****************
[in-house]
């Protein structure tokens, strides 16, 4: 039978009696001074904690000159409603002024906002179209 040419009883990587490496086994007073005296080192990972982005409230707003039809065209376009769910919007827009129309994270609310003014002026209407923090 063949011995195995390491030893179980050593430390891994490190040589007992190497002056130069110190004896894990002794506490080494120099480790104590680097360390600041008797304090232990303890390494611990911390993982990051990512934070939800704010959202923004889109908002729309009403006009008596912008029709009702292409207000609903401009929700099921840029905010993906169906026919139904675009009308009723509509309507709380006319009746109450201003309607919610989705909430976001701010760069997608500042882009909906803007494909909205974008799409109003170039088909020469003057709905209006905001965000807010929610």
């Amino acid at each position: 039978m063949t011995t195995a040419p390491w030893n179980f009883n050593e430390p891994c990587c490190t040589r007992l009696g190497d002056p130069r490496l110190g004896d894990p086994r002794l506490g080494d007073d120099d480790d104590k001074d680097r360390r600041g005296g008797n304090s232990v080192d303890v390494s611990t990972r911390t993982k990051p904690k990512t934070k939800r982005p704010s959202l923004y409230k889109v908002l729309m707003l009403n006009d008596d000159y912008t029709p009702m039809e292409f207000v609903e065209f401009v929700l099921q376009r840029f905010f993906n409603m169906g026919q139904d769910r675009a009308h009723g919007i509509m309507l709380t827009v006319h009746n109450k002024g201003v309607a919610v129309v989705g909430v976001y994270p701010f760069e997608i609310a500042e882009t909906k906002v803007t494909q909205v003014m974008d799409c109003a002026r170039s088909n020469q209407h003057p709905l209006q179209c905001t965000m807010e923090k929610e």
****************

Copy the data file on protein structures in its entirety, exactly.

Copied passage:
[in-house]
């Protein structure tokens, strides 16, 4: 039978009696001074904690000159409603002024906002179209 040419009883990587490496086994007073005296080192990972982005409230707003039809065209376009769910919007827009129309994270609310003014002026209407923090 063949011995195995390491030893179980050593430390891994490190040589007992190497002056130069110190004896894990002794506490080494120099480790104590680097360390600041008797304090232990303890390494611990911390993982990051990512934070939800704010959202923004889109908002729309009403006009008596912008029709009702292409207000609903401009929700099921840029905010993906169906026919139904675009009308009723509509309507709380006319009746109450201003309607919610989705909430976001701010760069997608500042882009909906803007494909909205974008799409109003170039088909020469003057709905209006905001965000807010929610």
């Amino acid at each position: 039978m063949t011995t195995a040419p390491w030893n179980f009883n050593e430390p891994c990587c490190t040589r007992l009696g190497d002056p130069r490496l110190g004896d894990p086994r002794l506490g080494d007073d120099d480790d104590k001074d680097r360390r600041g005296g008797n304090s232990v080192d303890v390494s611990t990972r911390t993982k990051p904690k990512t934070k939800r982005p704010s959202l923004y409230k889109v908002l729309m707003l009403n006009d008596d000159y912008t029709p009702m039809e292409f207000v609903e065209f401009v929700l099921q376009r840029f905010f993906n409603m169906g026919q139904d769910r675009a009308h009723g919007i509509m309507l709380t827009v006319h009746n109450k002024g201003v309607a919610v129309v989705g909430v976001y994270p701010f760069e997608i609310a500042e882009t909906k906002v803007t494909q909205v003014m974008d799409c109003a002026r170039s088909n020469q209407h003057p709905l209006q179209c905001t965000m807010e923090k929610e």